first year experience


Arthi Ramrung: Lecturer in the Teaching and Learning Development Centre, Mangosuthu University of Technology
Dr Danielle (Danny) Fontaine-Rainen: Director of the First Year Experience, University of Cape Town

Arthi Ramrung

Every student entering higher education has a first year experience. For some it is a good experience that is characterized by freedom, independent thought, growth in confidence, and intellectual and personal discoveries (Scott 2009). For others, it is an experience that is characterized by loss of confidence, failure, and disillusionment (ibid). While universities have always talked about the experiences of their first year students in broad and general terms, it is only in more recent decades that a strong focus and sustained conversation on the first year experience (FYE) has found currency on campuses around the world. And, it is only in even more recent years that universities in South Africa are deliberately focusing on the FYE. In part, this international and national trend has been fostered by the growing realization that the ultimate success of students at university and their pathway to graduation is strongly shaped by their first year experience (Barefoot 2000). It is also shaped, in part, by the reality that institutions are being asked to do more for students but with fewer resources (van Schalkwyk et al. 2009), and so universities are examining ways to maximize student retention and engagement in the most cost-effective manner.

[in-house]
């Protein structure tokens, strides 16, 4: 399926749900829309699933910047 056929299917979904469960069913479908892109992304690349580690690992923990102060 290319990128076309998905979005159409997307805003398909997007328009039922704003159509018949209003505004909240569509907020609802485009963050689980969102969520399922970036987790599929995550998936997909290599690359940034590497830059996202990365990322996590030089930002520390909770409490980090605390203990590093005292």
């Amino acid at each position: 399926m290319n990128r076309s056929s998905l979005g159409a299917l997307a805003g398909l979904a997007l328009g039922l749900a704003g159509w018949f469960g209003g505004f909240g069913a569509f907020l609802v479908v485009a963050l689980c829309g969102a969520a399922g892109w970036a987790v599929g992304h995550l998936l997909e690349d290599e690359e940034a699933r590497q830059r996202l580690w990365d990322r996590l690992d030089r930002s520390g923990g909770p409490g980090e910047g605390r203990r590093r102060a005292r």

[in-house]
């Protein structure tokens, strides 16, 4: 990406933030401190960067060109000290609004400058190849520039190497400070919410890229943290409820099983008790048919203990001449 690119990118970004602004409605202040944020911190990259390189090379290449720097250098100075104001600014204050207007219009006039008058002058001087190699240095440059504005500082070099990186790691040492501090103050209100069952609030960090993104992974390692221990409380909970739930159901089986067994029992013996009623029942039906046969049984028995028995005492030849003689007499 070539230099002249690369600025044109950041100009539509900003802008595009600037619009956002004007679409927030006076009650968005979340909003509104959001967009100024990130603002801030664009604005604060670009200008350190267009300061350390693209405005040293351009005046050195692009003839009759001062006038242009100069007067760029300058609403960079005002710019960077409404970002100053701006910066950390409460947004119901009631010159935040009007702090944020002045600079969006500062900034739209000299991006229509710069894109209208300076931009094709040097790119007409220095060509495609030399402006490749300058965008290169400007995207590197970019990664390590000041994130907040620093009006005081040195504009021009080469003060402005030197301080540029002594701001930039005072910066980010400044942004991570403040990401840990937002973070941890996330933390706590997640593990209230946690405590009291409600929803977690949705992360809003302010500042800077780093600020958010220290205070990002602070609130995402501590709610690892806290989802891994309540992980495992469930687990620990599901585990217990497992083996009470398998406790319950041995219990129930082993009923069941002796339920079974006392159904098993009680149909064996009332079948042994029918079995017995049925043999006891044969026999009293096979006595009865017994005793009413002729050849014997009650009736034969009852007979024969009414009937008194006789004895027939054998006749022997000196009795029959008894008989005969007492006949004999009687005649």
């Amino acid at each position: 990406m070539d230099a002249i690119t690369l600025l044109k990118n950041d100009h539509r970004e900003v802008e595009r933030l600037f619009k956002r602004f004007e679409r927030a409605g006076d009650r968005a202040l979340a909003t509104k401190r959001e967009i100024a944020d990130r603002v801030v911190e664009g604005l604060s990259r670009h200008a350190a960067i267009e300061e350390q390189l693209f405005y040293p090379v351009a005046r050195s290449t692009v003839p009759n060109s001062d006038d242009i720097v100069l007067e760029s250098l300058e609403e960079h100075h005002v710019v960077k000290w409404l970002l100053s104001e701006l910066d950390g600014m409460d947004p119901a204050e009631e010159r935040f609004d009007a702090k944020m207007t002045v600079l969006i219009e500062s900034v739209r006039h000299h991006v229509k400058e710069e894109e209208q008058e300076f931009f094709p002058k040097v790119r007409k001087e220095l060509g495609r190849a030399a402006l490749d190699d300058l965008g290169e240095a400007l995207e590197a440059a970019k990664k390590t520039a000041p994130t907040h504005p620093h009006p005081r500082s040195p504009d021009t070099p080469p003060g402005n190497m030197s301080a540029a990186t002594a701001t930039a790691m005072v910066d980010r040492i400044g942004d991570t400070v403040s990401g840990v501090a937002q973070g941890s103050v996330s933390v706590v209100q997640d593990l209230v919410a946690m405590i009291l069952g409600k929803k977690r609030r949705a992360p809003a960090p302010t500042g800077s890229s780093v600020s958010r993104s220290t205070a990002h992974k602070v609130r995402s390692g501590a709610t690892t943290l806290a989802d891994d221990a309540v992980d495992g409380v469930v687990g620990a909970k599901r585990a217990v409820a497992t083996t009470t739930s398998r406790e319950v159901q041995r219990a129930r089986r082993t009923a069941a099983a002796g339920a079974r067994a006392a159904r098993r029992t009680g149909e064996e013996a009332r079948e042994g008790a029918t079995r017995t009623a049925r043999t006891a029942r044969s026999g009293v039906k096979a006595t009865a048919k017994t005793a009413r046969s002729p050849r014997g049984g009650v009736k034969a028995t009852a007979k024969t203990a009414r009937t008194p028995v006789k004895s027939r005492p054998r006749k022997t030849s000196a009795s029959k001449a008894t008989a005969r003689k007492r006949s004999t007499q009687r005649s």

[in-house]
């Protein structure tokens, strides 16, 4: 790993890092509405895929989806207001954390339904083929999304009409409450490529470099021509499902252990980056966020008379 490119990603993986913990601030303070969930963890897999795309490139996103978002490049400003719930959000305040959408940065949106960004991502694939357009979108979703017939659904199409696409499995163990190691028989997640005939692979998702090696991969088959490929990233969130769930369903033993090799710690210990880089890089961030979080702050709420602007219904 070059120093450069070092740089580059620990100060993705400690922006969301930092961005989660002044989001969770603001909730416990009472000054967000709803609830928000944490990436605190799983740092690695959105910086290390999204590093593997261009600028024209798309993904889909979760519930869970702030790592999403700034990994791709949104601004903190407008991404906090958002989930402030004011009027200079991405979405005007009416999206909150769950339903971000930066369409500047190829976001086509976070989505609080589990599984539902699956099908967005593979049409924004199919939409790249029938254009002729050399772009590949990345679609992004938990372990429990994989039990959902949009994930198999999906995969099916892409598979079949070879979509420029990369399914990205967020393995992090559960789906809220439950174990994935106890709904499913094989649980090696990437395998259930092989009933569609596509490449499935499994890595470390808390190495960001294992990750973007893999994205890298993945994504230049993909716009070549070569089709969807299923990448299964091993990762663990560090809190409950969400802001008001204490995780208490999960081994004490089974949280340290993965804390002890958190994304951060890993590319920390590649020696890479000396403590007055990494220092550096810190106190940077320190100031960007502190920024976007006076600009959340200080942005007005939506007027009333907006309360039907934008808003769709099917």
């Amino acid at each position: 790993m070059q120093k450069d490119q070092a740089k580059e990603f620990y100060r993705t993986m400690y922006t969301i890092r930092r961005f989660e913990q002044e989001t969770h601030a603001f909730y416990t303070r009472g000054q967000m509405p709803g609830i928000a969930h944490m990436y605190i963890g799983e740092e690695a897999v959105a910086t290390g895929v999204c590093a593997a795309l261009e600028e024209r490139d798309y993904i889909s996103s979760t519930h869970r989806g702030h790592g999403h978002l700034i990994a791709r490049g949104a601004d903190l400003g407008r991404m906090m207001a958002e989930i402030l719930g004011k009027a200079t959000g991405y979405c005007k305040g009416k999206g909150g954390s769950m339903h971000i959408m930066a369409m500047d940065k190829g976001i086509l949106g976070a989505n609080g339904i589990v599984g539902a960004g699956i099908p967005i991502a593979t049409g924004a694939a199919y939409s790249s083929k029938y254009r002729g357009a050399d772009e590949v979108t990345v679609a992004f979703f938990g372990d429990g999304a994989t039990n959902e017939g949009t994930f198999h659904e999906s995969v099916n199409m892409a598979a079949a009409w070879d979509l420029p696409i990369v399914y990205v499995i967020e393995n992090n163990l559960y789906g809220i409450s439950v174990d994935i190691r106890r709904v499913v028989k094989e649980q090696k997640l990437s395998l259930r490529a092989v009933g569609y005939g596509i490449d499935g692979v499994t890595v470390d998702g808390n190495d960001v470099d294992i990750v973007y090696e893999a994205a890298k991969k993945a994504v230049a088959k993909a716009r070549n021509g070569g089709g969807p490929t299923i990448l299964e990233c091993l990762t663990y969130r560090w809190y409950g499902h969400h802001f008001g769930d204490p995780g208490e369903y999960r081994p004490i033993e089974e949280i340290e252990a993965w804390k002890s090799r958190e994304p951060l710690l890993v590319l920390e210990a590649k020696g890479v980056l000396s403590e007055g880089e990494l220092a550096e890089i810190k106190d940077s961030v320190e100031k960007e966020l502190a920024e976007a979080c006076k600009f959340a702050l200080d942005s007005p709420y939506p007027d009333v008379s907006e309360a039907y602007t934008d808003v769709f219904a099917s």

Doing more for students with fewer resources often translates into focusing ever more on students and what support and interventions can we (a university) offer to better ensure our students are successful in their higher education career. While this focus is absolutely necessary, staff – those who teach our students and those who offer administrative support to our students – also need to be a focus in our efforts to improve, overall, the first year experience of all students. HELTASA’s FYE CLC will focus its efforts on initiatives and programming that supports staff in their various roles and responsibilities of the FYE. In particular, using the collective wisdom of those working in FYE in South Africa, but also looking at examples of best practice internationally, the FYE CLC will offer the space for conversations, webinars, workshops, and seminars on topics that speak directly to the work of staff involved in the FYE. A year-long programme of various support under the banner of #You’veGotThis will be offered such that staff can select which topics are of most interest to them. Topics that will be covered include (but are not limited to): Best practice(s) for teaching first year students; Designing effective and engaging courses for first year students; what does it mean to be a tutor to first year students?; Who are the students who are currently entering university that we need to be ready to teach? What does integrated support for students who are transitioning into university look like?

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